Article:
Hand-made Books

I wanted to post a few pictures of some books I made.

Pictured above are the 20 chapbooks I made for a class I took at CalArts called Tiny Press Practices. In the class we made our own books. My chapbook, titled, Sand in the Machine: A Lyric Translation, is a collection of ten poems that I wrote using a pamphlet written in 1943, “How to Make a Man Love You,” by J. Howard Crum, M.D. I made “cut up” poems from this source text. I wanted the books themselves to reflect the cut up-ness of the project so I repurposed old book covers, photographs and metal scraps to create an aged feel. The books are hand-sewn together using a coptic-style stitch. Each book is unique and I really enjoy that about the project. I definitely wanted them to be both art objects and book objects. Each book was gifted to the students in the class, the professor and the CalArts library, as well as some family members.

Here is the copy I gave to the library and that was displayed at school for the gallery show we did. This one uses Ogden Nash’s book, Good Intentions, as its cover.

Here is a tiny little book I’ve made for my mother. It includes a few poems from my thesis. Uses Japanese stab stitch as its binding.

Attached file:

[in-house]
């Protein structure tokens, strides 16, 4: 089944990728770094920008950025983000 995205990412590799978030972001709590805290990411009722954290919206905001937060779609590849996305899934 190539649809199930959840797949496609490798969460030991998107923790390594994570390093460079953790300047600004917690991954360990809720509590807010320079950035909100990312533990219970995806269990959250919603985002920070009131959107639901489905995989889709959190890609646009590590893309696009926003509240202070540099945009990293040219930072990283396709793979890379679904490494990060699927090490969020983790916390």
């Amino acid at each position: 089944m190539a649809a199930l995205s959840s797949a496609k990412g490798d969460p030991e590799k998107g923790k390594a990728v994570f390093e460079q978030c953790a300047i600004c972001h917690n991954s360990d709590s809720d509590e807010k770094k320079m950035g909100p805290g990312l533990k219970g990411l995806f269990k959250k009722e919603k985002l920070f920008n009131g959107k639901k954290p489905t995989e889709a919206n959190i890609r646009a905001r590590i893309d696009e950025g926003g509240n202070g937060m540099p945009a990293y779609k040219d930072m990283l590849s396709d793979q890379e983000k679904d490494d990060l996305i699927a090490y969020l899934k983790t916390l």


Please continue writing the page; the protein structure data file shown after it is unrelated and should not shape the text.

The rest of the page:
Here are two books I made at workshops put on by the awesome Ink & Spine Collective, a wonderful CalArts club started by two fellow MFA writers. Our Critical Studies librarian, Brena, is the sponsor/instructor of the group and she shows us how to make these amazing books! The red one is a pamphlet style binding, and the other is what is called “cased in.” For the cased in, although you can’t see in this picture, 8 sections of paper had to be first sewn together before they were attached to the book board. Lots of work but it turned out really nicely. These are blank books–great for journaling/doodling.

More hand-made books to come! I am hoping to work on a project with my dad this summer where we make little artist books that include his poetry and his drawings/paintings. Just a fun project to work on. Maybe we’ll even try to sell them at his art gallery. My dad, Jay Etkin, has a wonderful art gallery in Santa Fe, and one in Memphis. Check him out at Jay Etkin Gallery .

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